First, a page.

Europe has achieved an awful lot over the course of the last two decades: the single market, the single currency, the reunification of Europe, the accession of twelve new poor member states and above all peace, stability and wealth. One source of the problem is that the European project has always been characterized by a top-down approach and has never managed to entice much interest from the media. Even though the Brussels press corps number several thousands, most correspondents report European affairs through a national prism. Election campaigns for the European Parliament focus almost exclusively on domestic issues. The political elites of member states concentrated on domestic issues even when communicating European policies, and just because the same questions interest the public in most countries does not mean that there is a European approach or even as much as a European public opinion. Euroscepticism flourishes all over Europe; chauvinism, efforts to protect prosperity, the democratic deficit, the incomprehensible nature of the European project and the lack of a true European identity have all contributed. Nevertheless, the majority — though only just — of Europeans approve of integration; mainstream political forces are to some degree or other pro-European in all member states.
What then do people expect from the EU? According to Eurobarometer, people consider the following should be the Union’s core tasks: reducing unemployment, eradicating poverty, safeguarding peace and security, fighting organized crime and combating terrorism. As this list reveals, Europeans have precious little information on what the European Union can and cannot do: in these areas “Brussels” has a limited or no remit. They remain a predominantly national competence. This, of course, does not stop the public in countries like Finland, where there are few social and employment problems, from rating the EU’s employment and social policy highly. The French, however, who have had their fair share of social trouble, take a dim view of European social policy, which is yet another example of projecting domestic problems onto Brussels. Clearly, the average citizen does not understand the Union, which translates into uncertainty concerning its future.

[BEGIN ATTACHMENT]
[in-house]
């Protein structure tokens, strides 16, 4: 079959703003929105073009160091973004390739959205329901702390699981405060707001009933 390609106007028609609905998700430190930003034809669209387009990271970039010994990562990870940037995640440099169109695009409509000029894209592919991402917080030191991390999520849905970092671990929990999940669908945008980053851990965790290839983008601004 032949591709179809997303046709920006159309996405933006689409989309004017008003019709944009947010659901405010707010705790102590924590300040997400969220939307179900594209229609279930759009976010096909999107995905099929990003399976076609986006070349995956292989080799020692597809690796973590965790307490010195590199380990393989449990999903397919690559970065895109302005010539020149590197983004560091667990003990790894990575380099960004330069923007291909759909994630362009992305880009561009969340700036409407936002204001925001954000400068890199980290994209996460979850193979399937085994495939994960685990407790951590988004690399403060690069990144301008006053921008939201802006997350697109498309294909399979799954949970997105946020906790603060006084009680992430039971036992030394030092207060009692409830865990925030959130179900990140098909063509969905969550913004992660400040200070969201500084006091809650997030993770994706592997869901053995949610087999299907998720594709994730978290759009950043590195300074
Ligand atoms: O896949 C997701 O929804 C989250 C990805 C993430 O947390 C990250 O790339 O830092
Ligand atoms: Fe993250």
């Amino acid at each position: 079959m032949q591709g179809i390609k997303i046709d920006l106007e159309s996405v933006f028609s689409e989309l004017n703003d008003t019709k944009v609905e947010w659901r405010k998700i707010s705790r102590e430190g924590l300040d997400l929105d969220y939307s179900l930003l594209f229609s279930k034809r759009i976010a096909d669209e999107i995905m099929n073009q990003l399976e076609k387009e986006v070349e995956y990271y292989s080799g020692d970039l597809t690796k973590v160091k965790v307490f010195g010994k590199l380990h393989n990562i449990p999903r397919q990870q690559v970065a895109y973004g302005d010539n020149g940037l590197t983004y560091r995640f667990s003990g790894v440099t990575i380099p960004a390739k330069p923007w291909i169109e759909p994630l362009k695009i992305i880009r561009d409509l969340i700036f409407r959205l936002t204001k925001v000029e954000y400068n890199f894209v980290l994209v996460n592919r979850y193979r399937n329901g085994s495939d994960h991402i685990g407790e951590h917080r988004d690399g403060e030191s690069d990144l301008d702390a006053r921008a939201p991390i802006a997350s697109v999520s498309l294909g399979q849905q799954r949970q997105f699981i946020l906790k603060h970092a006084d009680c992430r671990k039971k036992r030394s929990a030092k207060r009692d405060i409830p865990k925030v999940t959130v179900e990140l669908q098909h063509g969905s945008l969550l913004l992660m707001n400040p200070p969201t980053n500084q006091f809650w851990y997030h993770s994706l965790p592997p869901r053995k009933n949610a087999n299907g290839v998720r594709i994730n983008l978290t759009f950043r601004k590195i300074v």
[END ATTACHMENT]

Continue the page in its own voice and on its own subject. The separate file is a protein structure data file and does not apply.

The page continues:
Members of the European Parliament have been elected directly since 1979. Turnover in the EP elections has been declining steadily for the last thirty years all over Europe. In 2009, fewer than one third of the 375 million eligible voters cast a ballot, 2014 did not a show improvement, and in some new member states turnout was shockingly low. Ten years earlier over 40% voted on average. This should be a warning sign to Europe’s political elite: fewer and fewer people believe – contrary to the reality that it does so more and more – that the European Parliament — or for that matter the European Union — plays an important role in their lives. In sum, the EU simply does not make it into people’s living rooms.